Ed Ruscha: On The Road
May 24 - September 2nd 2012
Journeys are for the making, life is for the taking. This devil-may-care philosophy seems horribly outdated in an age where measures, cautions, rules and regulations follow us from bedroom to boardroom. Collaboratively, Ed Ruscha and Jack Kerouac become the complete antithesis of aesthetic and ideological rigidity in MOCA's new exhibition Ed Ruscha: On The Road. His straightforward, sparse cultural commentary supplemented with images of a mythologized America, Ruscha brings the brutally honest, atmospheric writing of Kerouac to a contemporary audience through text and canvas.
The exhibition begins with aerial photography of parking lots and empty paved spaces sourced from the Margulies Collection, based locally in Wynwood. While not directly related to Kerouac's text or Ruscha's visualizations, these images augment a mode of communication specific to the larger part of Ruscha's practice; one which highlights the easily discarded, distinctly American spaces between concrete jungles, suburbs, bustling towns and active workplaces. What does 'distinctly American' mean? In viewing random photographs of asphalt configurations, Ruscha illuminates the originality of the concept, rather than the object. The repetitious forms, created and made essential in this country, act as associative triggers to what can happen, what does happen, and what happens just beyond there. As a precursor to the exhibition, these images prepare the audience for the lyricism of Ruscha and Kerouac's collaboration. If there is a possibility at arriving at even a broad descriptive term for a 'distinctly American' experience, both Ruscha and Kerouac have produced it in the current moment made consumable via paint and prose.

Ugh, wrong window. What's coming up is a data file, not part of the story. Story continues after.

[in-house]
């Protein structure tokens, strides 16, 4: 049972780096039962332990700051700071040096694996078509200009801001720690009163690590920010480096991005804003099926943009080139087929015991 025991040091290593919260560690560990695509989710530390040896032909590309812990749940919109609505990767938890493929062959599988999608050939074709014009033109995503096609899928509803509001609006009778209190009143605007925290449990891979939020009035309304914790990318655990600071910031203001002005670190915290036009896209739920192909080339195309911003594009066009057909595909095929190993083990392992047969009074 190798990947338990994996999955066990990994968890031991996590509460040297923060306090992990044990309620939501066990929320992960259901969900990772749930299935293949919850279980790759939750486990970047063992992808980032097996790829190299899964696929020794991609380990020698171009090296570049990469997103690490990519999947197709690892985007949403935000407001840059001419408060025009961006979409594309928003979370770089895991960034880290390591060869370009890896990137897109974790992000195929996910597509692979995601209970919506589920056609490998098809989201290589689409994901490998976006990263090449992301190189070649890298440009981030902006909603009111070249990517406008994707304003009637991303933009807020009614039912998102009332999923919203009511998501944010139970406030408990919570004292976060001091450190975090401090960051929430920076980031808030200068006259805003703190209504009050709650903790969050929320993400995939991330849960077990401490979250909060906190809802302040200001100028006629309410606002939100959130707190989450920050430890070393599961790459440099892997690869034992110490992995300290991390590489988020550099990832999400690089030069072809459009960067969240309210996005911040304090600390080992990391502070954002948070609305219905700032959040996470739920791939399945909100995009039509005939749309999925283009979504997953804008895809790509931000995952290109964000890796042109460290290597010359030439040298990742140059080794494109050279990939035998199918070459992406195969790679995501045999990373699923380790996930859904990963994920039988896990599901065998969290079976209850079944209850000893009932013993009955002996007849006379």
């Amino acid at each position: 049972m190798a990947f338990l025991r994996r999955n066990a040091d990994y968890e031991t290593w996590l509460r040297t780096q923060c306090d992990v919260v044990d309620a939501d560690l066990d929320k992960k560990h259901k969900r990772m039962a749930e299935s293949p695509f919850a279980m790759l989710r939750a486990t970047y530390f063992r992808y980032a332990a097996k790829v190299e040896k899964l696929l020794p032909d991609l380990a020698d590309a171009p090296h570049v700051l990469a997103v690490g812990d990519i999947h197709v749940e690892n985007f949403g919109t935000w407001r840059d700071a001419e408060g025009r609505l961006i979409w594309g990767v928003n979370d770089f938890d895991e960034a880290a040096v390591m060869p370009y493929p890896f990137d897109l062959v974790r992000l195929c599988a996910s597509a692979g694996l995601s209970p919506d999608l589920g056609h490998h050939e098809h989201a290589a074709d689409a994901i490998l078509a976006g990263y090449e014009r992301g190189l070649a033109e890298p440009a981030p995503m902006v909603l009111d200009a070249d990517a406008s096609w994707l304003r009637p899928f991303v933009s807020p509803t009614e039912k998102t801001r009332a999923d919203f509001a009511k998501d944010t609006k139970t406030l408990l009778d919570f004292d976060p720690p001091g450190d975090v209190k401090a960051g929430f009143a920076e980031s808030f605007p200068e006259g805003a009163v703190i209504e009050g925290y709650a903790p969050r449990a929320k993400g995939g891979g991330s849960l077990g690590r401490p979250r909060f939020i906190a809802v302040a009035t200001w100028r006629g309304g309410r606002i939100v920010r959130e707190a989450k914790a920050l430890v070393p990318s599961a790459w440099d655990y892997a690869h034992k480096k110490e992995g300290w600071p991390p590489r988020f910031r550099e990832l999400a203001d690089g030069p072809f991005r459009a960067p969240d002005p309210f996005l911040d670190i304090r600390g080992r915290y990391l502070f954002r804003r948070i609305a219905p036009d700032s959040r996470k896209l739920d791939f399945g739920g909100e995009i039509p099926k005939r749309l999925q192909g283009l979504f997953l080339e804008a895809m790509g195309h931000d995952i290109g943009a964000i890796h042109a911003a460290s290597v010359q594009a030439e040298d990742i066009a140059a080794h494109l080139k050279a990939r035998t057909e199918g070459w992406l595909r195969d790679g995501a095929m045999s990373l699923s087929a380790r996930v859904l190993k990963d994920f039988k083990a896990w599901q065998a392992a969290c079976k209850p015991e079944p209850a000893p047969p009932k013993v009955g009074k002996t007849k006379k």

A special edition of Kerouac's text (the actual 120-foot scroll on which he typed continuously for three weeks now resides at the Boott Cotton Mills Museumin in Lowell, Massachusetts) anchors the show, produced by the Gagosian Gallery and Steidl. Each page is accompanied by an original photographic element selected by Ruscha. The by-products of these fifty individually-framed pages sit in an adjacent room. Canvases swathed in emerald green, royal teal, brown and charcoal backgrounds, mountainous forms in the foreground and passages from the story rendered in white block text are laid out with triumphant banality. The colors act independently of literary suggestion, the text appears meaningless in and of itself, and the mountains could be anywhere and nowhere. As with all of Ruscha's painted work, his aim is perfectly realized; to mute inherent meaning in the image while permitting a hazy state of regard for Kerouac's poetics, produced without judgment or even full comprehension.
Trying to read even three lines of the printed work, much less align Ruscha's photo-collaged beer glasses, Cadillac fins, barn houses and gas station signage, turns the vision into a thick haze. The canvases, therefore, offer even less insight into the passionately unfiltered observations of the Beat Generation's most celebrated voice (even if he, himself, had disowned such a distinction once stating 'I'm not a beatnik, I'm a Catholic.') Likewise, the text gives precious little room for the tremendous reputation of America's most celebrated living Pop artist. Perfectly balanced. Call it even.
Ed Ruscha, Greatest Seventy-Yard Passer, 2011. Acrylic on canvas. Courtesy of the artist and the Museum of Contemporary Art, North Miami.
Shana Beth Mason is a critic based in Brooklyn. Contributions include Art in America, ArtVoices Magazine, FlashArt International, InstallationMag (Los Angeles), Kunstforum.as (Oslo), The Brooklyn Rail, The Miami Rail, San Francisco Arts Quarterly (SFAQ), and thisistomorrow.info (London).
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